Cashman, Collins, Harvey, Ichiro honored

Baseball luminaries feted at ALS benefit dinner

Cashman, Collins, Harvey, Ichiro honored

NEW YORK -- Yankees general manager Brian Cashman, Mets manager Terry Collins and pitcher Matt Harvey, and Marlins outfielder Ichiro Suzuki were honored at the 22nd annual Lou Gehrig Sports Award Benefit dinner in front of nearly 600 guests at the Marriott Marquis in Manhattan on Thursday night. The event raised more than $1.1 million for the ALS Association Greater New York Chapter.

Cashman was honored with the Jacob K. Javits Lifetime Achievement Award by the organization, which plays a major role in promoting the fight to treat and cure what many still refer to as Lou Gehrig's disease. More than 6,400 people in the U.S are diagnosed with amyotrophic lateral sclerosis (ALS) every year. There is no known cure, but major breakthroughs in research have been achieved over the last few years after the Ice Bucket Challenge videos became a viral phenomenon two summers ago.

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Since then, significant increases in funding have allowed scientists to detect a common gene in ALS patients. This is believed to be an encouraging first step toward finding a cure.

"There are so many amazing difference-making people in this world, doing so much for others. I really applaud your efforts and your commitment so the doctors can cross that finish line," Cashman said. "God willing, sooner or later, that finish line will be crossed."

Cashman accepts Lou Gehrig Award

Original Met Ed Kranepool and former Yankees Mickey Rivers, Roy White and Pat Kelly also attended, and tennis great Patrick McEnroe was honored as well. Nearly all referenced ALS striking close to home, whether it affects a friend, family member or former teammate.

"I tell my guys every spring, we can accomplish a lot if we get on the same side of the rope and pull together, which is what teams have to do," Collins said. "Well, you have the bigger goal. The real champions in our world are here tonight. You're supporting something that has to be fixed. We can win this battle against ALS."

Collins accepts Lou Gehrig Award

Even with all the stars in attendance, the night's largest figure was Gehrig, whose legacy remains strong since his death put ALS into the public consciousness in 1941. One of the greatest hitters of all time, Gehrig was forced to retire at age 36 after being diagnosed. He died two years later.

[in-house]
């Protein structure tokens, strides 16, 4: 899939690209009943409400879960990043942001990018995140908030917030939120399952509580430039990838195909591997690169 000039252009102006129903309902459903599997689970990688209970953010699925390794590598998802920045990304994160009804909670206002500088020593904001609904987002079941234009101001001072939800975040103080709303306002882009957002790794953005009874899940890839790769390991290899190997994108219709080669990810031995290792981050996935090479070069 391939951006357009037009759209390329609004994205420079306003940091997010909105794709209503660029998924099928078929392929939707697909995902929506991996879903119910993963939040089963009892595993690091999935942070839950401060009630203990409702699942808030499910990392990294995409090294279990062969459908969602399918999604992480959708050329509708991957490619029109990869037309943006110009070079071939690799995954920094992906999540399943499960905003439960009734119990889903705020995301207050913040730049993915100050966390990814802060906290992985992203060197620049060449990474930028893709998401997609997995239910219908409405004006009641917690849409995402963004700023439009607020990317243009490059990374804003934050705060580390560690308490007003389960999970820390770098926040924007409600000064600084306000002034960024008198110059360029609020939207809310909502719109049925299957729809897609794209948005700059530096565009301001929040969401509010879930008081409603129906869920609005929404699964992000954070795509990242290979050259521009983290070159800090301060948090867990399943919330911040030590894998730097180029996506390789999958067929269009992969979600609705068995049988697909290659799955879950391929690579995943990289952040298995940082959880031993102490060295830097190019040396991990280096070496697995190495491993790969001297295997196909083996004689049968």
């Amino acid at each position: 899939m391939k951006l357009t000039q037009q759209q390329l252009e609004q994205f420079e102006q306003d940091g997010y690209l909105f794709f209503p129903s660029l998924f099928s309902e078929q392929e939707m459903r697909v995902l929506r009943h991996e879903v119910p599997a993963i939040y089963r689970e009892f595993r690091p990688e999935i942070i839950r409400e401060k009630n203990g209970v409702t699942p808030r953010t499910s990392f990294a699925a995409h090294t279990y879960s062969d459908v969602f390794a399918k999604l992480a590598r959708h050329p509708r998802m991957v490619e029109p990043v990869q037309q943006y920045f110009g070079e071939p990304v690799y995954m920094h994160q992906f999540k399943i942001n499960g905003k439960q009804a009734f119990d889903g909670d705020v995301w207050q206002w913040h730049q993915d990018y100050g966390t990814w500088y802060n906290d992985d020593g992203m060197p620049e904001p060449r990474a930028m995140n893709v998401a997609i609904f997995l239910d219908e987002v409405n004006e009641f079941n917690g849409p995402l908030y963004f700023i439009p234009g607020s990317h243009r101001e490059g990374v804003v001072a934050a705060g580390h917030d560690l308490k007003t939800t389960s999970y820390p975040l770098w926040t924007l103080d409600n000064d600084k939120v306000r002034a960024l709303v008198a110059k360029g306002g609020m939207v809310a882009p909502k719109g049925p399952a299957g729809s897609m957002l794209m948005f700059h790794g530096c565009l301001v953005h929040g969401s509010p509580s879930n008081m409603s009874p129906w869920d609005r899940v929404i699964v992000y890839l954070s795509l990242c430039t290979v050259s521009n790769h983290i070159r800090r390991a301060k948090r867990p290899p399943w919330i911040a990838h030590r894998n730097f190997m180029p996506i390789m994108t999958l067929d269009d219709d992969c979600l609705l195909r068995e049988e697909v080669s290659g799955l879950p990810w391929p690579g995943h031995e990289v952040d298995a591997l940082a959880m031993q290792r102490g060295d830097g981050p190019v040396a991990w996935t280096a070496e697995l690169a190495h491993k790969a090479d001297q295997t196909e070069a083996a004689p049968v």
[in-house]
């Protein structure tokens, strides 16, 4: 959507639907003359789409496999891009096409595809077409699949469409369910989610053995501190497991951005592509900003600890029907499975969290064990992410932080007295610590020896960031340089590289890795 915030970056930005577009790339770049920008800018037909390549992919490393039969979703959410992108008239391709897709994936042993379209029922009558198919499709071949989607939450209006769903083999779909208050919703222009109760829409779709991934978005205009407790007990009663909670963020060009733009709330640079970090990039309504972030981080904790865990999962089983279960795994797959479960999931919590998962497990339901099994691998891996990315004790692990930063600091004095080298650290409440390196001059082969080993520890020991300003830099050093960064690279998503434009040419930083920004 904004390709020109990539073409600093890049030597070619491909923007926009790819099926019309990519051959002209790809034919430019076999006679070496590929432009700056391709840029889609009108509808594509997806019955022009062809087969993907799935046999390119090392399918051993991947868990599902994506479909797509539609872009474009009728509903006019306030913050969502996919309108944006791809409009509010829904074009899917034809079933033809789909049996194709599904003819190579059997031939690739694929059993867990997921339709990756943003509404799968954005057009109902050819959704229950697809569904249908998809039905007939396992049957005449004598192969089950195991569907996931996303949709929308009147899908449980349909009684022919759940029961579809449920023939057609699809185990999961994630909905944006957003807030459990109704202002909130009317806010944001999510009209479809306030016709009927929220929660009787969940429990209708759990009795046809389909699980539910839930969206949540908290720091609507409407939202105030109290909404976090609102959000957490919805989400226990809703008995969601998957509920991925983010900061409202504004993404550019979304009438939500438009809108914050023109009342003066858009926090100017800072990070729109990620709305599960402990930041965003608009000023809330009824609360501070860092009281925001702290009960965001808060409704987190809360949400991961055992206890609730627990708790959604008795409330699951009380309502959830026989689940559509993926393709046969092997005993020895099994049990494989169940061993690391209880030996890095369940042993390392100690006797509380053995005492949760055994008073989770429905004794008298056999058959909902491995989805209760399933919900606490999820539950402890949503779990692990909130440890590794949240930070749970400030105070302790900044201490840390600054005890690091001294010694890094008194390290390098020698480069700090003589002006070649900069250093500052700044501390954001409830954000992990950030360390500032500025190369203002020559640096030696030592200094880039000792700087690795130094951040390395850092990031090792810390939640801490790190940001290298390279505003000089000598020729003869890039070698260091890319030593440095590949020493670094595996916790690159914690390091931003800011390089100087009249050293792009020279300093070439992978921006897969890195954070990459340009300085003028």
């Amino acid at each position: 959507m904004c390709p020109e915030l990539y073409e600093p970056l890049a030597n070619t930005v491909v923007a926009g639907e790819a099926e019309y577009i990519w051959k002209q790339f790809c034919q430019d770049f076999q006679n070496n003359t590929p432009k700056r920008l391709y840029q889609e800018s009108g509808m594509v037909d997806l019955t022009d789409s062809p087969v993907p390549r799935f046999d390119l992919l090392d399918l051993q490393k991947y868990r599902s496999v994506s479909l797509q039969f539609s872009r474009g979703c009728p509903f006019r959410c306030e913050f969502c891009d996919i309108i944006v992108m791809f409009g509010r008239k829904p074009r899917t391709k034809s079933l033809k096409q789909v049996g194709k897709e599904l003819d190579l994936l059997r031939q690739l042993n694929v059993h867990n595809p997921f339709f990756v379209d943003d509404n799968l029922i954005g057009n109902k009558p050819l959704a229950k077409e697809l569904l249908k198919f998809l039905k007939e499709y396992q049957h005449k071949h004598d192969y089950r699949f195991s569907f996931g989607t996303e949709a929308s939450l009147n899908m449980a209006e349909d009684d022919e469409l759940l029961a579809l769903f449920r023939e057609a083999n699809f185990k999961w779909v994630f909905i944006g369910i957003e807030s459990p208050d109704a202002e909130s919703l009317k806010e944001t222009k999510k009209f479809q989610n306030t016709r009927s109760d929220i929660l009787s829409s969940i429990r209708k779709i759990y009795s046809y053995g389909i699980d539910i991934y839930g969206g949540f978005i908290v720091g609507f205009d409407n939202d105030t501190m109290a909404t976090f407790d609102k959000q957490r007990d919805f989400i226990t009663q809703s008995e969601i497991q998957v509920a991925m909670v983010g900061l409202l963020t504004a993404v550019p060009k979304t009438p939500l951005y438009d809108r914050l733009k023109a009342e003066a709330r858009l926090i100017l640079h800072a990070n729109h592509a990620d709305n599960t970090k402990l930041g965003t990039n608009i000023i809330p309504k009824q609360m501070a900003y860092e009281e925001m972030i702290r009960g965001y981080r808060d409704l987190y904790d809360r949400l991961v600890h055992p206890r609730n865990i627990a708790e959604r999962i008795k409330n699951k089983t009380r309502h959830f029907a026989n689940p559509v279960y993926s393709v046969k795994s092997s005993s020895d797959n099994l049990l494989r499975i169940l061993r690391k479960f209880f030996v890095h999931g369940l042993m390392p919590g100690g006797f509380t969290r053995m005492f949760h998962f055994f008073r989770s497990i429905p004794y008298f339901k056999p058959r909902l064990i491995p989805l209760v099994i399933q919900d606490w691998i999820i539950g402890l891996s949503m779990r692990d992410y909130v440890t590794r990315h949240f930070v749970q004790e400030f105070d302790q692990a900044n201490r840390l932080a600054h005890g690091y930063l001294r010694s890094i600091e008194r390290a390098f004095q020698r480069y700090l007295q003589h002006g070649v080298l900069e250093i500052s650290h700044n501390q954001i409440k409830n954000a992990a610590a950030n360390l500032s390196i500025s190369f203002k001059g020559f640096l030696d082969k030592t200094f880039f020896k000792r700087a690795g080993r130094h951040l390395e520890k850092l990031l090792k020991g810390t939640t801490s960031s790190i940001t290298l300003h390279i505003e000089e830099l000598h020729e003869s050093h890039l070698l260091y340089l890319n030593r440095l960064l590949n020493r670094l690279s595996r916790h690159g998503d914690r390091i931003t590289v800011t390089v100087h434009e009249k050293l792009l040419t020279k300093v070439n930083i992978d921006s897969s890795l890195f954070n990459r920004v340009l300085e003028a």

"[The cause] is synonymous with the Yankees," said White, who lost a good friend and teammate, Hall of Famer Catfish Hunter, to ALS. "As a young boy growing up in California, we were like baseball historians. We knew about Lou Gehrig even though we didn't get a chance to see him play. So we knew about ALS. Once I became a Yankee, this became one of the causes I supported the most."

"A friend of mine from college, her brother died of ALS," Cashman said. "I think everyone has a story that links to this disease. Hopefully, at some point, sooner rather than later, because of the bigger efforts taking place, the doctors and scientists and analysts can come up with ... a cure. That's what this is all about."

Lighthearted videos preceded the honorees' appearances on stage; the one made for Collins jokingly depicted the 67-year-old as a contestant on "Dancing With the Stars."

"I taught dance when I was in college," Collins told the crowd. "That might be something I can probably do."

Ichiro added more levity to the night when he took the stage as the night's final honoree. After a video parodied Ichiro's 4,308 hits between Major League Baseball and Japan, the future Hall of Famer made the night's shortest and most memorable speech.

"You might be expecting a speech," said Ichiro in English, "but unlike home runs, speeches in English are not my game."

Ichiro's acceptance speech

Ichiro, Collins and Cashman were invited to attend the event by Marlins owner Jeffrey Loria, a benefit co-chairman of the ALS Greater New York Chapter.

"We're incredibly grateful for their participating," said Judith Arner Brown, president and CEO of the chapter. "We need to bring attention to this disease, and it's been going on for too long."

Joe Trezza is a reporter for based in New York. Follow him on Twitter at @joetrezz. This story was not subject to the approval of Major League Baseball or its clubs.